The World Vs World map is separated by small districts of land, such as “Dreaming Bay”, or “Veloka Slope”. Typically, one capture point is assigned to a single chunk of land. For example, there will only be one Guard Tower in the vicinity of “Veloka Slope”, and while your character is present in the area, that location will be displayed near the compass map to allow for fast and easy location awareness for you and your team. It’s also important to note that a these districts are completely unique in name, so you don’t have to worry about zoning to the Red map instead of Blue map. “The Titanpaw” on the Green home map will be named “The Godsword” on Red’s map and “The Spiritholme” on Blue.


The scoreboard displays important information on the server’s current score, as well as capture points, world bonuses, and the time until the next set of points is tallied. These bonuses are present in both World Vs World combat as well as the standard PvE world. Points are tallied and thrown into a single score pool that will be used to determine a victor. They are also placed into a bar that shows the amount of points each team needs to gain their next world bonus. The eight bonuses consist of the following:

  1. Artisan - Increased chance of crafting critical success.
  2. Energetic - Faster endurance gain.
  3. Scavenger - bonus gold per kill.
  4. Robust - Maximum health increase.
  5. Gatherer - Chance for additional gathering node uses.
  6. Defender - Increased defense against monsters.
  7. Wisdom - Bonus experience per kill.
  8. Medic - Healing effectiveness increases.

These points are determined by how many Supply Camps, Guard Towers, and Keeps each team captures throughout the two week battle. Stonemist Castle also provides a sizeable chunk of points for the team skilled enough to take it from the enemy.

Capture Points and Upgrades

There is a total of 1 Castle, 12 Keeps, 16 Towers and 24 Supply Camps for the whole of the WvWvW map.

Each capture point gives a team a certain amount of points that is tallied at various intervals. These point totals will then determine the winner as well as provide the previously mentioned world bonuses.

  1. Supply Camp = 5 points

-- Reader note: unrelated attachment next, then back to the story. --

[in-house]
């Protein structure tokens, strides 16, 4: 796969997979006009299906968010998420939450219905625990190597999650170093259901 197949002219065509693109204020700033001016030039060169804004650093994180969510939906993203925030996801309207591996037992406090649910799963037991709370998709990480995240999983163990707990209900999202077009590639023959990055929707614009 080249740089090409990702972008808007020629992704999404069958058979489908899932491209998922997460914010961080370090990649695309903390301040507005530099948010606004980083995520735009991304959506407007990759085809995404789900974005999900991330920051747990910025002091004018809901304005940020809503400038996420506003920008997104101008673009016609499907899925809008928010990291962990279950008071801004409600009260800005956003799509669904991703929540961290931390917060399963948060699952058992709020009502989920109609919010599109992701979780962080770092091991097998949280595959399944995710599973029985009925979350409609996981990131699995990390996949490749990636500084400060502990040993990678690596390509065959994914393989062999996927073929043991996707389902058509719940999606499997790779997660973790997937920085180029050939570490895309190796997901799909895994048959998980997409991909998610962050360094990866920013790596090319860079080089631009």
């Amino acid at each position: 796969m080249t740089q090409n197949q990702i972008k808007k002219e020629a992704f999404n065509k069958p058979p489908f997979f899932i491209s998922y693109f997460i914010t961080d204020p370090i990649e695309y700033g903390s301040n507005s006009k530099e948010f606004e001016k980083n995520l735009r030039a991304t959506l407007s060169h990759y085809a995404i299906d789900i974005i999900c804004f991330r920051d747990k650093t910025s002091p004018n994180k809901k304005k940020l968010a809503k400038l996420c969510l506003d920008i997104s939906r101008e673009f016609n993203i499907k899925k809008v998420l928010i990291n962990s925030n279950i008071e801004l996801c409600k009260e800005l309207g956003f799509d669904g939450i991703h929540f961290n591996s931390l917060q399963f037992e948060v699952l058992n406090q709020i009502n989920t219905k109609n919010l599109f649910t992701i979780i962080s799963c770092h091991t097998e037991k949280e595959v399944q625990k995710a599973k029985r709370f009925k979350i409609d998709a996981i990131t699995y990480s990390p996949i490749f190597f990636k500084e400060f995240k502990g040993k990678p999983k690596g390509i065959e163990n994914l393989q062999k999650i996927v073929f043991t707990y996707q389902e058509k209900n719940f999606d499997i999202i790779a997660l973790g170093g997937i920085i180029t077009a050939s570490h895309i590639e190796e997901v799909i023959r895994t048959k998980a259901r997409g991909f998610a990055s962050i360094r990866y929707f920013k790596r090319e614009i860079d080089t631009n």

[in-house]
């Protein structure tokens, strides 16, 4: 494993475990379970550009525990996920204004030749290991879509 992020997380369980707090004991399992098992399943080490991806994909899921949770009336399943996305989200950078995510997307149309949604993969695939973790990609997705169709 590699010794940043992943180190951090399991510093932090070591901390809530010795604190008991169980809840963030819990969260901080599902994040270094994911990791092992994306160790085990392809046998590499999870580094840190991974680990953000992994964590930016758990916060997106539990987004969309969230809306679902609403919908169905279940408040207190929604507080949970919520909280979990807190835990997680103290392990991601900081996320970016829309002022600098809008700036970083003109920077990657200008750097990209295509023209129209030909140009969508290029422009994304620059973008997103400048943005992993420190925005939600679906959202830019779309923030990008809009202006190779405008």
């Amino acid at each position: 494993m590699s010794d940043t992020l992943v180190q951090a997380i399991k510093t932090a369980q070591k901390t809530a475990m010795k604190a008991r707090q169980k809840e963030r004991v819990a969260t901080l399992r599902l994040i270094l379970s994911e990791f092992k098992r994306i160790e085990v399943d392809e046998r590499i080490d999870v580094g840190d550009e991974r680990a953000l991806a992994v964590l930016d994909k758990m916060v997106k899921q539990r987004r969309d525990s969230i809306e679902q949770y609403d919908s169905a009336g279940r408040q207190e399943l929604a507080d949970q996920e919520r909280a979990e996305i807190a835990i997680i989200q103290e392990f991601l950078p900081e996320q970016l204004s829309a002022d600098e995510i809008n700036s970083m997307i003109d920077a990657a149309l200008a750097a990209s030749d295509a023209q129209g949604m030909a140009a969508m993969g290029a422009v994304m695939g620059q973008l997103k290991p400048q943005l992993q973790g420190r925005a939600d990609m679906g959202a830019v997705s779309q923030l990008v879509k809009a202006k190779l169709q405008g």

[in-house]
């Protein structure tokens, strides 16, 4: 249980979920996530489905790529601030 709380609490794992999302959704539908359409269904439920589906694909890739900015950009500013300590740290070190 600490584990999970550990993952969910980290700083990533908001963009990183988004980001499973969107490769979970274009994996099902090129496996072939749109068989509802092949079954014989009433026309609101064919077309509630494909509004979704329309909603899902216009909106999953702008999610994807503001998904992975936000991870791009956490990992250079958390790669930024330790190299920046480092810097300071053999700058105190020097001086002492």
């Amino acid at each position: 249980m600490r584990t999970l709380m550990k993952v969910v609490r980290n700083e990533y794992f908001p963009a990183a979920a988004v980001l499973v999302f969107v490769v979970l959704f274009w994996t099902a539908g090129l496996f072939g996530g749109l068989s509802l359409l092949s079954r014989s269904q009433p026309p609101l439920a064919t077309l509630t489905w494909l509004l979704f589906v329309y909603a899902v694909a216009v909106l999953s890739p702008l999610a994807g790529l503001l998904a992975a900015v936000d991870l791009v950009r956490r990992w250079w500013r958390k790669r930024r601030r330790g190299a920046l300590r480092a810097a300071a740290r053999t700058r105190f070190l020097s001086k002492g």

2. Tower = 10 points
  3. Keep = 25 points
  4. Castle = 50 points

Stonemist Castle

A unique location located in the center of the Eternal Battlegrounds. This is the only castle in the entirety of World Vs World, but it what it lacks in numbers it makes up for in size, fortification, and point total. Based on the press videos showcasing the massive piece of architecture, I’m going to say this is going to be the place to own. A place for the cool kids, if you will. Now, despite its seemingly endless pool of supply (The last video I saw was near the 1,500 supply mark O_o), and arguably having more NPC security than The White House, I started to see some of the possible downsides to owning Stonemist.

For one, everybody and their great grandmother is going to want to get inside those walls. Seriously. What says “You can’t get me! Nah nah nah!” more than a giant castle in the middle of the main map? Sure, you could be safe within the walls, but don’t forget about the siege equipment available for purchase. By the looks of it, trebuchets can get some insane distance, so you can bet your bottom silver coin that players are going to get crafty with their equipment placements. Also, players can apparently kick down walls to gain entrance to a capture point. This no doubt will include the almighty Stonemist Castle, so you’d better watch out for cracks in the walls so you don’t get ninja’d (theif’d?) out of your prized location.


Supply has a fair amount of uses within World Vs World. It can be used to repair walls, build siege equipment, as well as upgrade your defenses. The source of this supply is the supply camps scattered throughout the world map. It is then carried off to towers and keeps to prevent their stock of supply from running low.

Dolyaks can also be killed to prevent supplies from reaching their destination.

A Blueprint Merchant is also available at various map entrance points as well as inside Towers or Keeps if that specific NPC upgrade has been chosen. The NPC sells various siege equipment in exchange for copper, silver, or gold coin pieces. This is where supply really starts to become the backbone of your offensive assault in World Vs World. Remember, these numbers are subject to change as the game enters different stages of beta, so just because a Golem requires a certain amount of supply to build doesn’t mean it’s going to be the same way come official release.

Combat Strategy and Teamwork

World Vs World is a huge warzone that lets hundreds of players duke it out until the bitter end. I’ve seen people post their worries of teams getting ganked and that there will be no hope for the small team of five to do anything significant to turn the tide of battle. Sure, one team, no matter how organized or skillful, will probably not be able to do much good against the giant mob of invaders parading around the map eating up everything unlucky enough to cross it. However, I think this is where a great deal of strategy will come into play.